Data race when catching by non-const reference

People say “always catch exceptions by const reference,” which I think is good advice. I’ve worked on at least one codebase that catches by non-const reference, presumably just because it’s shorter to type. This has never caused any problem for them in practice, as far as I know. But in theory, it’s a bad idea, because in C++ it is possible to construct a program where two different catch-blocks, executing concurrently, actually reference the exact same exception object. In that situation, any mutation to the exception object will cause a data race. The easiest way to prevent the race is to prevent mutation: to catch by const reference!

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The big problems for C++11 SFINAE

So I’ve finally started working on slides for my CppCon 2018 talk “Concepts As She Is Spoke.” (To see the original work to whose title this is an allusion, click through.) I intended to make it as bland and tutorial in nature as I can, but my natural tendency to find the hard problems keeps interfering. Let me take the 25 slides I just wrote and turn them into a blog post, so that I can qualmlessly delete these slides and start over.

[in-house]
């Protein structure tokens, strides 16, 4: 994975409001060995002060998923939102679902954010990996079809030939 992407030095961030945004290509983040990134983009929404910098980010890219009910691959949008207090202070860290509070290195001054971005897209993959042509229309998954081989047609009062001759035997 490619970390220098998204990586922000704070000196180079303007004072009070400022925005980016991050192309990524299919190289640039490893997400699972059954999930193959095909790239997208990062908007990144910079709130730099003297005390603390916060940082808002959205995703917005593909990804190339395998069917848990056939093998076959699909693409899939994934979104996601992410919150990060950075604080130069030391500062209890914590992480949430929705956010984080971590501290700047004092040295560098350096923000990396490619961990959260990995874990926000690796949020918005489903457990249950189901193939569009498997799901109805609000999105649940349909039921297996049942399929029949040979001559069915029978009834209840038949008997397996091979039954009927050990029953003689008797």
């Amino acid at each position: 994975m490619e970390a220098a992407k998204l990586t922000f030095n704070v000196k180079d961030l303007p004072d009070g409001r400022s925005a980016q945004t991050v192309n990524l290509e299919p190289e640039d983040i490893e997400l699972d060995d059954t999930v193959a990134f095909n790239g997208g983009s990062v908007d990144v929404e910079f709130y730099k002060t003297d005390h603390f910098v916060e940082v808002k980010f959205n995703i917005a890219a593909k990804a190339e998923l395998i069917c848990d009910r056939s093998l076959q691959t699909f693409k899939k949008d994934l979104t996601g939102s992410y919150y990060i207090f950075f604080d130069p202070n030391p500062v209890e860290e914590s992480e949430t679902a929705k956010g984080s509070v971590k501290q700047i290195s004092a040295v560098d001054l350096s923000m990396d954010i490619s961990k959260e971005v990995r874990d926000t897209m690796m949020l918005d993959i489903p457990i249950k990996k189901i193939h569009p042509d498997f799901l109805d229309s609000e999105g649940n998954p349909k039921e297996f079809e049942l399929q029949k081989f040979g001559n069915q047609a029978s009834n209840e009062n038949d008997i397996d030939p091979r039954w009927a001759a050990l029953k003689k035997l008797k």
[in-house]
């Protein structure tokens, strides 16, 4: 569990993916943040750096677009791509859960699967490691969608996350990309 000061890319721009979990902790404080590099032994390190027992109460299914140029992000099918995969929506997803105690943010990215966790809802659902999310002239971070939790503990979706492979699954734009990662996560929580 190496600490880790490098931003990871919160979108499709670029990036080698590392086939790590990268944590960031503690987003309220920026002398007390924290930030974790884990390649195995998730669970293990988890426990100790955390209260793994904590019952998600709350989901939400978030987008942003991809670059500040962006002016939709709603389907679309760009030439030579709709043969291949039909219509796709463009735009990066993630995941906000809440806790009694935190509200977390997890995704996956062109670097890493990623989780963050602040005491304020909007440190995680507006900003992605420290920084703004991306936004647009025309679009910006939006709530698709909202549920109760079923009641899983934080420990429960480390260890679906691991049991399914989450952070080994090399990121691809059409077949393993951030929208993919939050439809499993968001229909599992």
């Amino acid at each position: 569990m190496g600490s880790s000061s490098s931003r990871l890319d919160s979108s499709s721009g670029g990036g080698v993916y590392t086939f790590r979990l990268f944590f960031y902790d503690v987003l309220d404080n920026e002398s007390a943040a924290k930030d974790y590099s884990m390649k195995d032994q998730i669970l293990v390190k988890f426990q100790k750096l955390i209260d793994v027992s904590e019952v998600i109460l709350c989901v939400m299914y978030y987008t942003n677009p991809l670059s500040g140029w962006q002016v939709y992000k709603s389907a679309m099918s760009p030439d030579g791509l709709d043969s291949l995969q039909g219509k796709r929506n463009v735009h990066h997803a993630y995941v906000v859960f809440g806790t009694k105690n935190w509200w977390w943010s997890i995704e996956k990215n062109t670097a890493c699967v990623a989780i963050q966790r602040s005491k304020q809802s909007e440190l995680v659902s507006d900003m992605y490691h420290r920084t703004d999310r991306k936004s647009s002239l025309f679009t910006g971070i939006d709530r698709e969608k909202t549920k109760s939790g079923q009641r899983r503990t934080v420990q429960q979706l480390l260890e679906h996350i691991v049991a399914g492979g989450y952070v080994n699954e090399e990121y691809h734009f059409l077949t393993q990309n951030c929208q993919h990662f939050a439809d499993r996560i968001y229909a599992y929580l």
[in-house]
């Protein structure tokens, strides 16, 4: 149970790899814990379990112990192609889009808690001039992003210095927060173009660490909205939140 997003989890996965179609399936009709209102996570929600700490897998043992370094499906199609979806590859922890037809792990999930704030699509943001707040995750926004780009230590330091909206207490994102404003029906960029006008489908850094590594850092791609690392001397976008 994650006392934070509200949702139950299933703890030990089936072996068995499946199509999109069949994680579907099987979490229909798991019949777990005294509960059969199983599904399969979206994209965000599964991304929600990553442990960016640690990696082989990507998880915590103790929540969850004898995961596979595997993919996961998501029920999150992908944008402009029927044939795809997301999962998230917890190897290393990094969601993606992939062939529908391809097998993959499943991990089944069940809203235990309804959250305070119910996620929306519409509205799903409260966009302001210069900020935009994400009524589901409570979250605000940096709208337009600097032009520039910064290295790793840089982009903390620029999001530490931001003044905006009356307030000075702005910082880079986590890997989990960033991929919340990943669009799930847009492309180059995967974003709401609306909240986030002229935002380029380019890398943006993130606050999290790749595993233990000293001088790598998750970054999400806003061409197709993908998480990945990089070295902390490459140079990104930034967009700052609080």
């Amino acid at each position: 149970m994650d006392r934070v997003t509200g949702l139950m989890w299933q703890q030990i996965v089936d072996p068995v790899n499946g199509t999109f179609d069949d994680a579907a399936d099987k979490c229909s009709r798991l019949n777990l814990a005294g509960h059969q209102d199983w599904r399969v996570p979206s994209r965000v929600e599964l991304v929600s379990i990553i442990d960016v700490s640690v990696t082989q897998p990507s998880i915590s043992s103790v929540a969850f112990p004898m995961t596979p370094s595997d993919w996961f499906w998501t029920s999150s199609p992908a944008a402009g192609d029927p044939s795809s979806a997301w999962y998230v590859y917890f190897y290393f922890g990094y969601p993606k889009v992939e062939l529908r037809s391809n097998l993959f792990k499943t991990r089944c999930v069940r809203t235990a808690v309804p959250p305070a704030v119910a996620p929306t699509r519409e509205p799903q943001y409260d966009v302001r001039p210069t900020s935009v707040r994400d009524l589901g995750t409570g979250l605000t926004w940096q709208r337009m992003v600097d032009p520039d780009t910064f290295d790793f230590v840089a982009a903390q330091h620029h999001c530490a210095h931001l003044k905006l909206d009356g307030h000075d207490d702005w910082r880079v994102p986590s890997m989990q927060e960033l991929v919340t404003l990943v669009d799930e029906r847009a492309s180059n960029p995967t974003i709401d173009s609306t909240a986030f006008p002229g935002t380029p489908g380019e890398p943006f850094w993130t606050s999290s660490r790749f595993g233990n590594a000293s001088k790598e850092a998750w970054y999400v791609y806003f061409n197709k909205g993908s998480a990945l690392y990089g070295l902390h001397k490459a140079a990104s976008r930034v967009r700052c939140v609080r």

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make_range and reversed

A simple force multiplier that should be in every C++11-and-later programmer’s toolbox:

template<class It>
struct iterator_range {
    It begin_, end_;
    constexpr It begin() const noexcept { return begin_; }
    constexpr It end() const noexcept { return end_; }
}; ...
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